Base training in mountainous areas

Curious what peeps living in areas with limited flat routes do for base training.
I’m talking about those long (4h+) in Z2-3.

I personally can’t stand more than 90min on the trainer, no matter what.

I’m not exactly sure what you are asking here, you don’t give us details to work on. If you have a light enough gear, say, 34:32, you can get up mountains at quite low power levels … slowly. So if you have a power meter and you choose mountains that are not very steep, you can easily stay within Z2–Z3. Also, are there really no flat routes where you live? I live on the coast of Japan, so going along the coast I basically have no elevation change whereas going inlands, I can easily get up to 1,000 m or 1,600 m peaks.

Personally, I have a problem with holding back, though, because I like going uphill at a fast pace, so if this is your problem, too, I don’t quite know what to recommend other than be disciplined and stay within your power budget.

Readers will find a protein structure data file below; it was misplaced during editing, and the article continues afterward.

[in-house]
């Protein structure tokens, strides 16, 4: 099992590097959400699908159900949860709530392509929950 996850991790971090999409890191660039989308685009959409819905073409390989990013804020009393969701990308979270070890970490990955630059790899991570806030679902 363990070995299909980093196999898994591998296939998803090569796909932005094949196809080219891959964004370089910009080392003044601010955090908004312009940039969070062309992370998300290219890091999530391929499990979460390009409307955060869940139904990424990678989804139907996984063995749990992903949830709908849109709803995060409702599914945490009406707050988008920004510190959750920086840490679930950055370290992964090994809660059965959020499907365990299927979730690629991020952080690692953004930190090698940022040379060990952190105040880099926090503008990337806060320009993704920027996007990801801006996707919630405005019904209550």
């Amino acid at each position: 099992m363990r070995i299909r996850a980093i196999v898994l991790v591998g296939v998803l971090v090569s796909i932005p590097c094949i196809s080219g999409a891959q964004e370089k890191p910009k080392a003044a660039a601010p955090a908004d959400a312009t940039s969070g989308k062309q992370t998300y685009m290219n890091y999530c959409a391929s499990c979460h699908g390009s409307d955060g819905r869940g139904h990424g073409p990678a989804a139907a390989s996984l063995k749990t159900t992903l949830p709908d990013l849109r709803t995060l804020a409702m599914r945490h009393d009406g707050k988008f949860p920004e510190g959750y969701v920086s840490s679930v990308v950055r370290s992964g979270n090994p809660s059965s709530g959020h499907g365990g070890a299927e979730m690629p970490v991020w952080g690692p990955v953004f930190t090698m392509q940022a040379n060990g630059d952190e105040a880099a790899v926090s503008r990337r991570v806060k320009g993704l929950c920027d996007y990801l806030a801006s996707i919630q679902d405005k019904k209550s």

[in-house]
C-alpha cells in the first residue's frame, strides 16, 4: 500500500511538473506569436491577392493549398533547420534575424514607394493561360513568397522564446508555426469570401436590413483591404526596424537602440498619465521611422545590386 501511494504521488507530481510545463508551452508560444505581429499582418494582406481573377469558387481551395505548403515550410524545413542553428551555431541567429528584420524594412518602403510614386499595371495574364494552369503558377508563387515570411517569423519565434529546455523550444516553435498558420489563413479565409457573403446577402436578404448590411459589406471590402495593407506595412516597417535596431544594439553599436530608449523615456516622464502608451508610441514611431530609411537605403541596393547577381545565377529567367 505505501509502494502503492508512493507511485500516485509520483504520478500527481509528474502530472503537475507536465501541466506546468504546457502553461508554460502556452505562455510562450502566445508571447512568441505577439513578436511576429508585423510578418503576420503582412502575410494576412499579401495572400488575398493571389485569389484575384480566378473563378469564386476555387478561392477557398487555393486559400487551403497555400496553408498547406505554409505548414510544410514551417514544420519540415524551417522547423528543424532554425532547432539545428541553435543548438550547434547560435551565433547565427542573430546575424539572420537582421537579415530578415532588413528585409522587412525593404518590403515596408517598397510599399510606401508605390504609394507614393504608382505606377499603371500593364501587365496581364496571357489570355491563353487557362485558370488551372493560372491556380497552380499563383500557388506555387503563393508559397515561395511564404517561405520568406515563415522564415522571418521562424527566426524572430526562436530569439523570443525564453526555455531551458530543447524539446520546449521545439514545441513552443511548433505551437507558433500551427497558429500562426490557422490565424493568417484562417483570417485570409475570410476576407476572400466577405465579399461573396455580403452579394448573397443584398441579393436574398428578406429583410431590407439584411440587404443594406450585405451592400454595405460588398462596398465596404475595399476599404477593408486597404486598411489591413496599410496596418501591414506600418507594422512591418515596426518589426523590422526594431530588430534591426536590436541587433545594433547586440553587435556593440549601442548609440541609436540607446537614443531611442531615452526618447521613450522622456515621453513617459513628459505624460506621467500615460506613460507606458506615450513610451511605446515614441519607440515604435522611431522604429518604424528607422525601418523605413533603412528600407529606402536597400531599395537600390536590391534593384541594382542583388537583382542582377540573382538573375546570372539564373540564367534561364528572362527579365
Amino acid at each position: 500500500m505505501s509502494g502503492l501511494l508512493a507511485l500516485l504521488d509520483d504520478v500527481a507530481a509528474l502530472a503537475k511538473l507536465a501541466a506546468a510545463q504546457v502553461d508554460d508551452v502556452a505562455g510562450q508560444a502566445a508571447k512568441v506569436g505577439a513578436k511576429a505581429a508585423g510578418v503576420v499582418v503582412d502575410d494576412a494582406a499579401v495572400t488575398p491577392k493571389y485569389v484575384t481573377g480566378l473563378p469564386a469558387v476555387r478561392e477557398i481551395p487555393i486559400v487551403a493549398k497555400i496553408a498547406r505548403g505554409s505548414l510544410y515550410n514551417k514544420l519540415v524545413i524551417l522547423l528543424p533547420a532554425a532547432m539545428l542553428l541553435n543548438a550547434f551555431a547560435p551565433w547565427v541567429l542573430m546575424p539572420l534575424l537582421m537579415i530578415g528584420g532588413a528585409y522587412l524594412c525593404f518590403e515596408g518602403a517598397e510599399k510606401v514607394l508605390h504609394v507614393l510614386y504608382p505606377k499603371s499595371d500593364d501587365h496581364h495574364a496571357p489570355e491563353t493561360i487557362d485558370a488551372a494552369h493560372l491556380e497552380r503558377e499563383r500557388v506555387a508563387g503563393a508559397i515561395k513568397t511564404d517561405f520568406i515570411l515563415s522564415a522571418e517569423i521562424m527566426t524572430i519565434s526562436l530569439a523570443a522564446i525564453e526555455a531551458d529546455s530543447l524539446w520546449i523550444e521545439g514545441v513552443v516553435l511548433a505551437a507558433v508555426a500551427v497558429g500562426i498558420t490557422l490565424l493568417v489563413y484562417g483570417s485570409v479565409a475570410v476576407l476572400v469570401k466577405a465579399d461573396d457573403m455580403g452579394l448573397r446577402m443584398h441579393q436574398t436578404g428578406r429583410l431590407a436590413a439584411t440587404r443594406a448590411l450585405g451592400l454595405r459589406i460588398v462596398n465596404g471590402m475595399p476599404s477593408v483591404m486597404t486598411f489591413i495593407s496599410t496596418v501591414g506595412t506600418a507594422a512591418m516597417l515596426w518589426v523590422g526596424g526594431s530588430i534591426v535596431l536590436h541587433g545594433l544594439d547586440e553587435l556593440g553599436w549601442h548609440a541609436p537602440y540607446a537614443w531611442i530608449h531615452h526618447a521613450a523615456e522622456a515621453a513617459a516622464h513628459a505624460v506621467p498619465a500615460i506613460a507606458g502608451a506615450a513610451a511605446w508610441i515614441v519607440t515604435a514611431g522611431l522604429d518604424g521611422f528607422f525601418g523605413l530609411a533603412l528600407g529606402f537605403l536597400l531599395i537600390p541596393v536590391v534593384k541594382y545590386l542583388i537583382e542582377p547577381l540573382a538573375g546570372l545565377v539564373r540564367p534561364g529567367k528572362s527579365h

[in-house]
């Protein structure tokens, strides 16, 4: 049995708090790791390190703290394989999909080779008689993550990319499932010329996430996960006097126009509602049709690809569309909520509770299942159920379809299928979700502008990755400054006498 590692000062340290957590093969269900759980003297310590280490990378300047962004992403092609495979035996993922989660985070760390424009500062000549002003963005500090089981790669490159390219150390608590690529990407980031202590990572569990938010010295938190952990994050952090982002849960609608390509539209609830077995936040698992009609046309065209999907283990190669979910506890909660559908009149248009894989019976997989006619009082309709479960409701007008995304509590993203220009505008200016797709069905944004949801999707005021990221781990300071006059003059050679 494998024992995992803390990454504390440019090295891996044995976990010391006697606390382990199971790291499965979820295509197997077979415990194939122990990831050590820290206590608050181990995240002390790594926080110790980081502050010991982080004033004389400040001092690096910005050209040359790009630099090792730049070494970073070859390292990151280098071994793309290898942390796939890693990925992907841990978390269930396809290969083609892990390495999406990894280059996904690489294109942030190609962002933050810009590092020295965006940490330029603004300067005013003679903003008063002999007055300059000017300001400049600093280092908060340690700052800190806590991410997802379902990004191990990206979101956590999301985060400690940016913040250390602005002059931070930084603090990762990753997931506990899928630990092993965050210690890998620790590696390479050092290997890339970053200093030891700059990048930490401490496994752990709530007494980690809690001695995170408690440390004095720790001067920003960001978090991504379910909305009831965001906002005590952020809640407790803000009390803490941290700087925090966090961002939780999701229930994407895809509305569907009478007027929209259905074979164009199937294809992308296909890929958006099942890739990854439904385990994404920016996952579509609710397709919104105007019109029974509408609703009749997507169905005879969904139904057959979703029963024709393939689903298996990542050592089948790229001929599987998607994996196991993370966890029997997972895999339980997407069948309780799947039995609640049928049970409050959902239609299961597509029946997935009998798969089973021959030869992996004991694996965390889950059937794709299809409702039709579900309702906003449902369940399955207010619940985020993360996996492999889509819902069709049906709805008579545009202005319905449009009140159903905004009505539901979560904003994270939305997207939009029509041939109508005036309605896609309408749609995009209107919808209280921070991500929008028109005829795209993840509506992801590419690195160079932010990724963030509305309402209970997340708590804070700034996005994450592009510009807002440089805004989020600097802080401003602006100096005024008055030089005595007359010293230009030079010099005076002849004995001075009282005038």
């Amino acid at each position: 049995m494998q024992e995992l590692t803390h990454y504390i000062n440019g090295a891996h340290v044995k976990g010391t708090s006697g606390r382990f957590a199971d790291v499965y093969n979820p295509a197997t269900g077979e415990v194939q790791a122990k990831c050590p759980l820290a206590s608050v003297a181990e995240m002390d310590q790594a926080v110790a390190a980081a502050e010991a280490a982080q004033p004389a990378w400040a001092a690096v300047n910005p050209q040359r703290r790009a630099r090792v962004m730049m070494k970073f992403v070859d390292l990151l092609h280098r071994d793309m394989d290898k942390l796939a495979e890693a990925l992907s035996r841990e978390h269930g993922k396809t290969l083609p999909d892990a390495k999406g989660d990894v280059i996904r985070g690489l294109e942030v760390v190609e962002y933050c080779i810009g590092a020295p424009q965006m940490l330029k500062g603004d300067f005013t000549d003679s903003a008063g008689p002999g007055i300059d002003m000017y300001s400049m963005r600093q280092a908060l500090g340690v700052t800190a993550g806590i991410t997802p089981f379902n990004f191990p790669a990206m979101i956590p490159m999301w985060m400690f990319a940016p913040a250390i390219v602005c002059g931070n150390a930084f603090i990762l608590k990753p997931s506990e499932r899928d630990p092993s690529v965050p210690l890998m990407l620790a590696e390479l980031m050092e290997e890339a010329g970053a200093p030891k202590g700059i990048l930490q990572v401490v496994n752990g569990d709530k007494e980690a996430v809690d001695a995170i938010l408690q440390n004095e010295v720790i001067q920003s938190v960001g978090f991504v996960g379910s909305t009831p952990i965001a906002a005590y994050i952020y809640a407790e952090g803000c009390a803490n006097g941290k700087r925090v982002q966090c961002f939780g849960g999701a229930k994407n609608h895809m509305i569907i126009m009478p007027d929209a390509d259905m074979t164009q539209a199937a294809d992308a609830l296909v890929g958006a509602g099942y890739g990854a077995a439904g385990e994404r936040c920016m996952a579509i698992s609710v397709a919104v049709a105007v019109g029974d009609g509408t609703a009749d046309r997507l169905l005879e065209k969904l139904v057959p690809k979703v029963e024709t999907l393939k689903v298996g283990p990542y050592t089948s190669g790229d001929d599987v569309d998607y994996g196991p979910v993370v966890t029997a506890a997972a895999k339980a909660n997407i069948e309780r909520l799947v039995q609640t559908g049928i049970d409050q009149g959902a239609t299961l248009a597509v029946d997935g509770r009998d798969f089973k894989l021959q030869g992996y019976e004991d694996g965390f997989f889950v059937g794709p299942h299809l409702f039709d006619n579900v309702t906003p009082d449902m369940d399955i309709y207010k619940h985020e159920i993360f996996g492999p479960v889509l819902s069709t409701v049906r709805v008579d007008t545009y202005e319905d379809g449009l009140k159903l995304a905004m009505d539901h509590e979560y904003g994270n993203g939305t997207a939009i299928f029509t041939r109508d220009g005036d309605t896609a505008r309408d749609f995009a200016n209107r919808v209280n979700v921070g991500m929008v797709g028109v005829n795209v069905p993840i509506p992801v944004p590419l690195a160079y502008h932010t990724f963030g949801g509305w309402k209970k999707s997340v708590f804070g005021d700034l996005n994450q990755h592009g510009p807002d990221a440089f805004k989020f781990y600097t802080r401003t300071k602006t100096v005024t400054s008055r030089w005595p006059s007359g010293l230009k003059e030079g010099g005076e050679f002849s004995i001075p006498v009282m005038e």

Sure. The problem with mountains is that once you go up, you have to come down, and unless you’re pedaling like a maniac a 53x11 DH you can’t maintain the power.

Believe or not there’s people that live in areas with no (safe) flat routes, unless they drive more than an hour. And with steep mountains. I lived in the French Alps for few years and I can tell you that long and flat routes are not available there, and everything goes up 10%+

My question is, to those who live in those type of areas (I don’t now), what are their go-to workouts to build base and replicate those type of efforts.

I have a client, who lives in a VERY mountainous area.
The way his year is organised is that majority of the base training falls around this time of year, that is Winter when chances of him riding in the mountains are fairly low.
What I get him to do is have easy rides done on a trainer for 1-15.hr and no more than that.

By the time the weather warms up, we take longer rides outside but for that, he has a fairly low gear selection (34/32). That allows him to ride moderate climbs without putting too much effort in.